The following approximate relationship exists between these two length values:

(i lj

As can be seen from the above equation [15], as the Reynolds number of the flow increases, the difference between the two values also increases.

Assuming that the macro scale L for the turbulent stirrer flow corresponds to the stirrer diameter dR, the turbulence values of Table 4 were obtained.

By setting C to "1 " in the equation for determining the constant C, a characteristic length value of L = 6.7 mm is obtained, which corresponds to about a fifteenth of the stirrer diameter. The macro scale A for the largest vortex can be determined from this characteristic length using the formula from Brodkey

This gives a value of A = 2.18 mm which corresponds to the rib height of 2 mm to an acceptable degree of accuracy.


This investigation shows that the ultrasound Doppler anemometry is a useful technique for examining large-scale flows in model tank reactors. Because of the spatial resolution this technique is predestined for characterizing flows where no detailed information in the nearer vicinity of the stirrer are needed, e.g. for multi-stirrer configurations or stirrer flows with a

superimposed in- and outflow.

Nevertheless. the most important goal of the investigations described above, to gain more knowledge about the turbulent large scale flow field induced by a hyperboloid stirrer, was attained. All the data gathered will help to improve the design of hyperboloid stirrers. Measuring the turbulent fluctuation velocities, it should now’ be possible to calculate the mass and heat transfer rates with higher accuracy. The acquired Kolmogorov micro scales allow the prediction of the minimum particle size that can be suspended by the hyperboloid stirring

system, Herdel (1982) and Höfken (1994). The obtained data will also be very useful to xalidate CFD-simulations.


Brodkey, R, S. : Turbulencc• in Mixing Operatians. Academic Press, New York. 1975

Herndl, G. Staffübergang in gerührten Suspensionen, Dissertation, München, 1982

Höfken, li. Yloderne experimenteiie ?Iethoden fur die G“ntersuchung vor Siröm•ungen ihn R‘ührbehältern und für Rührwerksoptimierung, Dissertation, Erlangen, 1994

Landahl, M., Mollo-Christensen, E. : Turbulence and random processes in fluid mechanics.

Cambridge University Press, Cambridge, 1986

Kresta, S. M„ Wood, P. E.: The Flow-field Produced by a Pitched Blade Turbine, Characterization uf the Turbulence and Estimation of the Dissipation Rate. Chem. Eng. Sci., vol. 48. pp. 1761-1774, 1992.

Nieolaus, F. Suspendieren von Festkörpern in Flüssigkeiten durch Rührer, Dissertation, München. 1961

Tropea, C. .’Statistische Ermittlung strömungsmechanischer Größen, Vortrag auf dem Kurzlehrgang „Präzisions-Messungen mittels Laser-Doppler-Anemometrie und Phasen- Doppler-Anemometrie", Erlangen, 199

Yianneskis, M, Popiolek, Z„ Whitelaw J. H., An Experimental Nrffdy of the Steady and Unsteady Flow Characteristics ofstirred Reactors, J. Fluid Mech., vol. 175, pp. 5o7-555, 1987.

Yianneskis, M., Whitelaw, J, H., On the Structure oJ‘the Trailing Vortices around Rushtori 1'urbine Blades, Trans. IChemE, vol. 71, Part A, pp. 543-550, 1993.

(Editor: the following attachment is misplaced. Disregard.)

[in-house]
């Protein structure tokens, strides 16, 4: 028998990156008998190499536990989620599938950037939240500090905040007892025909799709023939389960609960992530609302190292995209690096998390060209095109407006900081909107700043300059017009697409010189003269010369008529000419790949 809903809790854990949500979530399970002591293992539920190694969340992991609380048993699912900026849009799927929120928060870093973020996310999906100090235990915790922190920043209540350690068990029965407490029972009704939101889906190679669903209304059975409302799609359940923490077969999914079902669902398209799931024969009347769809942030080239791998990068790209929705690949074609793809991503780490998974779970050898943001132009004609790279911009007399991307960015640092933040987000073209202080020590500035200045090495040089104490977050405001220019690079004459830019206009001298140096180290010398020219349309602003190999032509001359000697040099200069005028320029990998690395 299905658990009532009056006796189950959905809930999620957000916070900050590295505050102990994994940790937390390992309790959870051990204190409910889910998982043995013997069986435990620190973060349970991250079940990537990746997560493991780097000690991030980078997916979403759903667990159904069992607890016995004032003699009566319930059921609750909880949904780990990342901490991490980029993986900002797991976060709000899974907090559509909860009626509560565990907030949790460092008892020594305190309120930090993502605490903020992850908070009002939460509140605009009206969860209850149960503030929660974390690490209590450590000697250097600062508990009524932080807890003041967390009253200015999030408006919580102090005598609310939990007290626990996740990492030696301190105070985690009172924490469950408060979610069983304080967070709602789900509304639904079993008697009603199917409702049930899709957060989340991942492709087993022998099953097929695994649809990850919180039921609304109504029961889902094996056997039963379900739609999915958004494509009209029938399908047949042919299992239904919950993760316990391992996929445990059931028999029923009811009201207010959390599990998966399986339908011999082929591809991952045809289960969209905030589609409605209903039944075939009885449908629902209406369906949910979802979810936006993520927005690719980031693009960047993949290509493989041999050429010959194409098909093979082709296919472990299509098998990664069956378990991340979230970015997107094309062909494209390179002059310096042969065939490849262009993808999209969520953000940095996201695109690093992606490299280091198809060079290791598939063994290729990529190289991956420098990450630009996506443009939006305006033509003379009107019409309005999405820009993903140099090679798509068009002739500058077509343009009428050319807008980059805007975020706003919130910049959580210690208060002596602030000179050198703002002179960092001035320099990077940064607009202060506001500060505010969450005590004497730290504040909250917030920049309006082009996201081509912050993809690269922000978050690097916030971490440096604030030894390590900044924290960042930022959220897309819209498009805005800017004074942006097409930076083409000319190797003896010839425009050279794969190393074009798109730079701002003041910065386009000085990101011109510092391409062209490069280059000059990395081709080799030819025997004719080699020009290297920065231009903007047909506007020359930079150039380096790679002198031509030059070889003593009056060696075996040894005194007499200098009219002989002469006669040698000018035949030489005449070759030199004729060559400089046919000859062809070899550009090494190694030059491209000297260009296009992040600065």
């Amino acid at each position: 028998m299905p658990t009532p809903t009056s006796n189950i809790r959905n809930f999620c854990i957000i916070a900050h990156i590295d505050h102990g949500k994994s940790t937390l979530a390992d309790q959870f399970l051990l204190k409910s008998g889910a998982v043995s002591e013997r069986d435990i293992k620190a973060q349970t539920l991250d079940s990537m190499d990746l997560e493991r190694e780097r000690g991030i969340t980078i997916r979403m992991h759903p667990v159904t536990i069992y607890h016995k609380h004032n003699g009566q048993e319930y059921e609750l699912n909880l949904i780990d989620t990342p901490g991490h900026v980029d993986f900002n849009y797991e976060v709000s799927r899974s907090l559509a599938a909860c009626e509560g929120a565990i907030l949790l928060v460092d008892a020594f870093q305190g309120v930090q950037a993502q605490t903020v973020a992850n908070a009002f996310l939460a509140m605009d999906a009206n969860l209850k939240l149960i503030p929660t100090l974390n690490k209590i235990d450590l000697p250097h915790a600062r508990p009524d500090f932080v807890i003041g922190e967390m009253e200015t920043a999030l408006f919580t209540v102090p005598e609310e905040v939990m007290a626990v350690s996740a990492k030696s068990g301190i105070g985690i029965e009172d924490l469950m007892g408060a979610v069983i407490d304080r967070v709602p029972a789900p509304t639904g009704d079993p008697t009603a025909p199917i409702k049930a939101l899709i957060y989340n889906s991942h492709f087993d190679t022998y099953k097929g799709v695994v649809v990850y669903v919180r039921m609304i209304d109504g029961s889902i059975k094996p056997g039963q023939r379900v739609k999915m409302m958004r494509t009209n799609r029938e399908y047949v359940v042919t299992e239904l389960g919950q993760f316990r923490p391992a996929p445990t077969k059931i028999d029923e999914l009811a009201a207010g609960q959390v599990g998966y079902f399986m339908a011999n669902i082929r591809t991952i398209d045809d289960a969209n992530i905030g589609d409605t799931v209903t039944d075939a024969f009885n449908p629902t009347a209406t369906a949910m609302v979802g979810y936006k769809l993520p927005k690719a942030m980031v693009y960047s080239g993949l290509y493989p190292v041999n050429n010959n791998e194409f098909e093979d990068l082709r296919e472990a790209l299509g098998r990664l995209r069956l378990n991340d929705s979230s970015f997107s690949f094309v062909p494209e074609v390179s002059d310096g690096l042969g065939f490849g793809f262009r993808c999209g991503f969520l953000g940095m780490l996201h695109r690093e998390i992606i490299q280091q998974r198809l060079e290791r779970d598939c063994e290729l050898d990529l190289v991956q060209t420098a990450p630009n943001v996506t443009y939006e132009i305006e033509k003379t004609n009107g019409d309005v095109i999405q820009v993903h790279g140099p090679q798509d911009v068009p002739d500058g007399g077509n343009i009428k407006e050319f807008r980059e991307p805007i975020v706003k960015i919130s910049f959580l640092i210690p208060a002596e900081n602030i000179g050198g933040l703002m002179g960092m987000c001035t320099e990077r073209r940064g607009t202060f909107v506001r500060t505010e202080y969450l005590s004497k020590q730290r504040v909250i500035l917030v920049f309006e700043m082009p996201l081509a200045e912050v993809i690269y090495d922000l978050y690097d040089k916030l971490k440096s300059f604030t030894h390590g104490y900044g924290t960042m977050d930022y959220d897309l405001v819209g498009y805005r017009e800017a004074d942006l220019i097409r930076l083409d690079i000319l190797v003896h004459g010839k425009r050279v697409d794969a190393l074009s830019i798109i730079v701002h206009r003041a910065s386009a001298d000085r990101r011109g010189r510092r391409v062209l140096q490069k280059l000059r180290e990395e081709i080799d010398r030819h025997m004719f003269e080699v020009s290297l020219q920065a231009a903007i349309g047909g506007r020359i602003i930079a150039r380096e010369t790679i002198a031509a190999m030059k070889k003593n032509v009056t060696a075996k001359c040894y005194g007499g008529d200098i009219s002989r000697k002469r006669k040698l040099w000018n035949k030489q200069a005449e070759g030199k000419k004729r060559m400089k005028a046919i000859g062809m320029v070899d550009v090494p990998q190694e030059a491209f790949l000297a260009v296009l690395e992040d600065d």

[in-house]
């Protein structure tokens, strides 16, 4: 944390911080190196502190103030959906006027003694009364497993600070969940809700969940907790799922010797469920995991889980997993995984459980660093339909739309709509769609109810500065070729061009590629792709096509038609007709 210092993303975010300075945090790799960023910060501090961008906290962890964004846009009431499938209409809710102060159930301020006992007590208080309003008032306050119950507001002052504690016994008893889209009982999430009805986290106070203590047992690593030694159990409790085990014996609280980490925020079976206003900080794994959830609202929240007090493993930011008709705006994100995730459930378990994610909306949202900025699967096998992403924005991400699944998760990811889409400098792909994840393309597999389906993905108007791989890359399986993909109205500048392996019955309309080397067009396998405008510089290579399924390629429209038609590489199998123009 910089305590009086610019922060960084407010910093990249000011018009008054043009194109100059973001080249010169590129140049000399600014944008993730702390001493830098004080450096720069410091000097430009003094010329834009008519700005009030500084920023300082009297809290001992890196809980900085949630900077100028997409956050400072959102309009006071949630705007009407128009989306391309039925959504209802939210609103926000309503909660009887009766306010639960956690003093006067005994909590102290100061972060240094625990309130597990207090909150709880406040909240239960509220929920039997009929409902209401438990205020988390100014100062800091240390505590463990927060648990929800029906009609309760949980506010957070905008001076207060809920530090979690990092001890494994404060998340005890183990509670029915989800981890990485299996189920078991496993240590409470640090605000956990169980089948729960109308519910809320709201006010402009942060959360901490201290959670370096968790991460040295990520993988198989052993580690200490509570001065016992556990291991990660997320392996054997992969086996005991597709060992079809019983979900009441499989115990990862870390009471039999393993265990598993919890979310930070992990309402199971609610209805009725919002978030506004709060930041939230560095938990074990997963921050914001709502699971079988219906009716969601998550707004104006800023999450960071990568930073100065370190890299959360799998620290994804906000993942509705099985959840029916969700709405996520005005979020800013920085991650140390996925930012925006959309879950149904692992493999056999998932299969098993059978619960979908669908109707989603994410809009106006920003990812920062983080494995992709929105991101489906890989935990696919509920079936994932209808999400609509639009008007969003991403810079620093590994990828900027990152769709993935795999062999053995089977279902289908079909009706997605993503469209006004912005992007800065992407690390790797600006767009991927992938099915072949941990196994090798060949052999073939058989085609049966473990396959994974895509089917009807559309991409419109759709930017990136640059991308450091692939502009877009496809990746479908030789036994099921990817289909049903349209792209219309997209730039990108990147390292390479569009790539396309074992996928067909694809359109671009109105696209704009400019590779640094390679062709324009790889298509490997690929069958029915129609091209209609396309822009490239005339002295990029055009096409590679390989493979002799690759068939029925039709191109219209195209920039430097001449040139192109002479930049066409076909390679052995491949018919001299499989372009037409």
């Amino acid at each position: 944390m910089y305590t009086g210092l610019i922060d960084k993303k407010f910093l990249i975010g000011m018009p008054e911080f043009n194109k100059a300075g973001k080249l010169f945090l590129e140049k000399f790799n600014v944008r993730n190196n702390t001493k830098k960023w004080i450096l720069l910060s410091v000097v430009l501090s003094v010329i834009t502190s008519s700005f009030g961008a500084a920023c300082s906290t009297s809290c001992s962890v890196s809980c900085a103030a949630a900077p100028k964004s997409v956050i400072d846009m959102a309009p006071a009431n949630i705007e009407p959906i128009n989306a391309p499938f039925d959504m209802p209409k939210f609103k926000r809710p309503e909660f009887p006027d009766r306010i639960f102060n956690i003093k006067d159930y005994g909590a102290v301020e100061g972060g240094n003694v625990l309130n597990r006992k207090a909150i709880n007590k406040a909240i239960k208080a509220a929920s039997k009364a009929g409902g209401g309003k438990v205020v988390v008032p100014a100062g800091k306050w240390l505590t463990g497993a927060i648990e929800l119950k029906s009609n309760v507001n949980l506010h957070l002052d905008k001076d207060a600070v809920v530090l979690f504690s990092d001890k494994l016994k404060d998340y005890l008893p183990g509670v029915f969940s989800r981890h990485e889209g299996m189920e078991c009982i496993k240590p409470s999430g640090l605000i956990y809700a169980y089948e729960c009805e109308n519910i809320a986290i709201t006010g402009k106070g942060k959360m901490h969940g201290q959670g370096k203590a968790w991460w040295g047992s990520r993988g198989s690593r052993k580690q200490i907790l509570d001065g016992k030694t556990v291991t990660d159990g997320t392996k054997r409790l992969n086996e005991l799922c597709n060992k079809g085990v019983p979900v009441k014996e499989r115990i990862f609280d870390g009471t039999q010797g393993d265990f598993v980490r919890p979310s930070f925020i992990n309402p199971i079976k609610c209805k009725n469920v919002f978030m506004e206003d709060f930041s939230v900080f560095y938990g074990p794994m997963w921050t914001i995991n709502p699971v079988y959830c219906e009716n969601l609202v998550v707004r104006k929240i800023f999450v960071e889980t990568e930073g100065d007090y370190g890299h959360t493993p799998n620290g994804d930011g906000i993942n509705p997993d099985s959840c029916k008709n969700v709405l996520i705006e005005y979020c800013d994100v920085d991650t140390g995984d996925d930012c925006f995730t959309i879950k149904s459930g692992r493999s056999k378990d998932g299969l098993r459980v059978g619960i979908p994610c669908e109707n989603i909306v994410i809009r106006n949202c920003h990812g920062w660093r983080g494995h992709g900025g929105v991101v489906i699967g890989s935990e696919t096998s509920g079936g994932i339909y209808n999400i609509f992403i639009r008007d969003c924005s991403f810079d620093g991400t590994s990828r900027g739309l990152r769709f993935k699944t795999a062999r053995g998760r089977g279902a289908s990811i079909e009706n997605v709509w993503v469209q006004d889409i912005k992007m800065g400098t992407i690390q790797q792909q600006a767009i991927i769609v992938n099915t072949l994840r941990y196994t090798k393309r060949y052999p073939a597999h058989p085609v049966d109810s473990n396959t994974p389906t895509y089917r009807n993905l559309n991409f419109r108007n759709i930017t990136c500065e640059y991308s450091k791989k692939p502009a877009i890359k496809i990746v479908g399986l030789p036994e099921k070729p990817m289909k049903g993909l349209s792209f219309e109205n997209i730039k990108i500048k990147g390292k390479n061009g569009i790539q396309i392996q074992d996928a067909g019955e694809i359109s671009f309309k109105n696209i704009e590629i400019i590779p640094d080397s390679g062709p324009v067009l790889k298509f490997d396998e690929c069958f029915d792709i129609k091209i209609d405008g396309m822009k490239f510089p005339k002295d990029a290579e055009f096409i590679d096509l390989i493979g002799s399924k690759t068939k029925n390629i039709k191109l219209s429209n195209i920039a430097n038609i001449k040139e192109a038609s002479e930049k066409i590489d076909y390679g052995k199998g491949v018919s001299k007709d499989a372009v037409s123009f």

Yianneskis, NI., Rutherford, K., Lee, K. C., The Interaction of the Trailing k"ortex Streams from Rushton Turbine Bl‹ides. Seventh International Symposium on Applications of Laser Techniques to Fluid Mechanics, Lisbon, vol. 1, pp. I 0.2.1-10.2. 7, 1994.

Light barrier

Glass fibre Light sheet


Dividing wall


-• Stirrer power



Traversing 7ransducer

Fig. 1: Experimc!nta1 set-up


measuring locations

Fig. 2: Locations of the measuring points in the quadratic vessel

ø28 ø90 ø100


Fig, 3: Hyperboloid stirred used

transmitted ultrasonic wave

transmitter and receiver

0* ultrOSOniC WOveS

Reflected ultrasonic


Determination of measurement position

Fig. 4: Measwing principle of ulrasound Doppler anemometry

UV n

raw data in binary form



laser printer, or color laserprinter

measured data in ASCII form


x=const. y=const. z=const.

measured data split into different planes

tecplot tecplot tecplot

figures stored in postscript files

Fig. S: The evaluation procedure from measured data acquisition to the printout

400 .


turbulent velocity fletd

400 ,

turbulent velocity field

turbulent velocity field

turbulent velocityfield


t \ 1

”” ISO [mm/e)

• • . - . .


turbulent velocity field

••• . .. ,

turbulent velocity flekl

° - . - - ›




: * z • 346 {mm}

  • 3 [mls]


: * z - 424 (mm] y • 3 [m/e]


etttrcr dbsotk›n

Fig. 6: Presentation of the vector field of velocity for the horizontal planes

Fig. 9: PreSentation of the vector field of velocity for the vertical planes

Reference Vector:











Fig. 11: Flow field measured by LDA


















I ó8












Table 1: Coordinates of the measuring points in [mm] for the quadratic vessel







*5,5 [mm/s]

*3,5 [mm/s)

+2.4 [mm/s]

*1,7 [mm/s]

Table 2: Number of measured values and statistical error

N 20 50 100 200

3,0 [%) +i,9 [%] + I ,s [%] +0,9 [%]

Table 3: Number of measured values and relative error

Constant C 15 65

Micro scale (Taylor) k 2 509 mm Micro scale (Kolmogorov) p 0.143 mm Table 4: Turbulence values for L = dg